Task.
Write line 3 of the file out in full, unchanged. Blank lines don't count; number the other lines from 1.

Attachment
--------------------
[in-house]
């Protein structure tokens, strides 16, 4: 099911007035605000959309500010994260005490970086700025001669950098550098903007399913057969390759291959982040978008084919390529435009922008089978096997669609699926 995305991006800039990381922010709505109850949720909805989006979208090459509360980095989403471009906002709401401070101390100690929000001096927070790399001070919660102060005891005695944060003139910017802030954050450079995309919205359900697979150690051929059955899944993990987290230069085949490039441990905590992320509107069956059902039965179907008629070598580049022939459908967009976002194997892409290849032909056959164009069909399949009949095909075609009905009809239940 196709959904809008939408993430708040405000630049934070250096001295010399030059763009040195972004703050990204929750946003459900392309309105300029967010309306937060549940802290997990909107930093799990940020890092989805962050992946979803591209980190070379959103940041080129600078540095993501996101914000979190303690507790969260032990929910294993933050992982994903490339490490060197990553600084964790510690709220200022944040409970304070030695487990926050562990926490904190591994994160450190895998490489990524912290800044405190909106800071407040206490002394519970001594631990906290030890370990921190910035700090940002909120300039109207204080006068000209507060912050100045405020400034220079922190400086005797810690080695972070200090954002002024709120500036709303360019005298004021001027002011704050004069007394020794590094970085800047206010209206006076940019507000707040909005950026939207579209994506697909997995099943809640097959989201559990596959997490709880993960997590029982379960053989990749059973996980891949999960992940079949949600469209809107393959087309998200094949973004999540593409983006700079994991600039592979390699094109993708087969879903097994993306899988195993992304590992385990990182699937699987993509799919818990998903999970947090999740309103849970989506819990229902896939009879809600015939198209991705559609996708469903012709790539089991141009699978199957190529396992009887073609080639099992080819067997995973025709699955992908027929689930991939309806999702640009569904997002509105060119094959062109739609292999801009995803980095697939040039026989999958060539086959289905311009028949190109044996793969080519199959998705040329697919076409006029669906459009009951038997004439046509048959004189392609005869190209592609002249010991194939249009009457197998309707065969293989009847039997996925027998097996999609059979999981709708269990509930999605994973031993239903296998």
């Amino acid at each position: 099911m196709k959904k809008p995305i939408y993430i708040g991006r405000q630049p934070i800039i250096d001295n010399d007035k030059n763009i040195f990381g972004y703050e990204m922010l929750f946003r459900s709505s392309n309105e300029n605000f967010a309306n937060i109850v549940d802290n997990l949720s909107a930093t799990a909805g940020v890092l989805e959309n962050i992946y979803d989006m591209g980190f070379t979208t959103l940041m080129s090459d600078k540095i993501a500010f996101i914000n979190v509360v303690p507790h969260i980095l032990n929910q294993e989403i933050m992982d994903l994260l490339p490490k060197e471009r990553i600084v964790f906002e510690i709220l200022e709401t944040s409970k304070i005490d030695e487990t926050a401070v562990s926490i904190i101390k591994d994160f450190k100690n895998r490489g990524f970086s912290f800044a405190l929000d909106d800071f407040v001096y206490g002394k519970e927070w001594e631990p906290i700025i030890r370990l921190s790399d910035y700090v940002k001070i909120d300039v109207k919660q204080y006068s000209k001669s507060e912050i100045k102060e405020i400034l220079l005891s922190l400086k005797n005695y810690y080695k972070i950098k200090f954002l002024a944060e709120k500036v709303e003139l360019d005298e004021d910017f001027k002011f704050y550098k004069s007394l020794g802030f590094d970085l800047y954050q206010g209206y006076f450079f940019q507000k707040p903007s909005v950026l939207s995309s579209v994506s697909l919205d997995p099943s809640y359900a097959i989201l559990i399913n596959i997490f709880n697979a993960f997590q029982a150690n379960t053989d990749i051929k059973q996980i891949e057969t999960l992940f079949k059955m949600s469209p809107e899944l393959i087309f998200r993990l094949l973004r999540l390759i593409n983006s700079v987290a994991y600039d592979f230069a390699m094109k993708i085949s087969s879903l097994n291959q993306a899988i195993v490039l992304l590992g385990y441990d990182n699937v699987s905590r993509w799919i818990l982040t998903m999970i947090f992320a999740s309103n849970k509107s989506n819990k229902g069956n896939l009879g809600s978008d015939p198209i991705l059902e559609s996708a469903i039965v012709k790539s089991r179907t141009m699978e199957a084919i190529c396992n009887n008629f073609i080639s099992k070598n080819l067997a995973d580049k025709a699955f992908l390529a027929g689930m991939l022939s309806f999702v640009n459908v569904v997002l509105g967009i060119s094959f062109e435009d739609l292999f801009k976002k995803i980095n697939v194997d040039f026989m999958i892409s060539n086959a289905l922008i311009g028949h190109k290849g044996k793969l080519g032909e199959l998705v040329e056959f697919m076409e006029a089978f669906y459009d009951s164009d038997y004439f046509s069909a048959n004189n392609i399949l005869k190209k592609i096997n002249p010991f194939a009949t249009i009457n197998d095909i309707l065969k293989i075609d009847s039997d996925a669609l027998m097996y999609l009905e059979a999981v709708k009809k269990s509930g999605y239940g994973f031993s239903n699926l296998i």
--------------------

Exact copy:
């Amino acid at each position: 099911m196709k959904k809008p995305i939408y993430i708040g991006r405000q630049p934070i800039i250096d001295n010399d007035k030059n763009i040195f990381g972004y703050e990204m922010l929750f946003r459900s709505s392309n309105e300029n605000f967010a309306n937060i109850v549940d802290n997990l949720s909107a930093t799990a909805g940020v890092l989805e959309n962050i992946y979803d989006m591209g980190f070379t979208t959103l940041m080129s090459d600078k540095i993501a500010f996101i914000n979190v509360v303690p507790h969260i980095l032990n929910q294993e989403i933050m992982d994903l994260l490339p490490k060197e471009r990553i600084v964790f906002e510690i709220l200022e709401t944040s409970k304070i005490d030695e487990t926050a401070v562990s926490i904190i101390k591994d994160f450190k100690n895998r490489g990524f970086s912290f800044a405190l929000d909106d800071f407040v001096y206490g002394k519970e927070w001594e631990p906290i700025i030890r370990l921190s790399d910035y700090v940002k001070i909120d300039v109207k919660q204080y006068s000209k001669s507060e912050i100045k102060e405020i400034l220079l005891s922190l400086k005797n005695y810690y080695k972070i950098k200090f954002l002024a944060e709120k500036v709303e003139l360019d005298e004021d910017f001027k002011f704050y550098k004069s007394l020794g802030f590094d970085l800047y954050q206010g209206y006076f450079f940019q507000k707040p903007s909005v950026l939207s995309s579209v994506s697909l919205d997995p099943s809640y359900a097959i989201l559990i399913n596959i997490f709880n697979a993960f997590q029982a150690n379960t053989d990749i051929k059973q996980i891949e057969t999960l992940f079949k059955m949600s469209p809107e899944l393959i087309f998200r993990l094949l973004r999540l390759i593409n983006s700079v987290a994991y600039d592979f230069a390699m094109k993708i085949s087969s879903l097994n291959q993306a899988i195993v490039l992304l590992g385990y441990d990182n699937v699987s905590r993509w799919i818990l982040t998903m999970i947090f992320a999740s309103n849970k509107s989506n819990k229902g069956n896939l009879g809600s978008d015939p198209i991705l059902e559609s996708a469903i039965v012709k790539s089991r179907t141009m699978e199957a084919i190529c396992n009887n008629f073609i080639s099992k070598n080819l067997a995973d580049k025709a699955f992908l390529a027929g689930m991939l022939s309806f999702v640009n459908v569904v997002l509105g967009i060119s094959f062109e435009d739609l292999f801009k976002k995803i980095n697939v194997d040039f026989m999958i892409s060539n086959a289905l922008i311009g028949h190109k290849g044996k793969l080519g032909e199959l998705v040329e056959f697919m076409e006029a089978f669906y459009d009951s164009d038997y004439f046509s069909a048959n004189n392609i399949l005869k190209k592609i096997n002249p010991f194939a009949t249009i009457n197998d095909i309707l065969k293989i075609d009847s039997d996925a669609l027998m097996y999609l009905e059979a999981v709708k009809k269990s509930g999605y239940g994973f031993s239903n699926l296998i």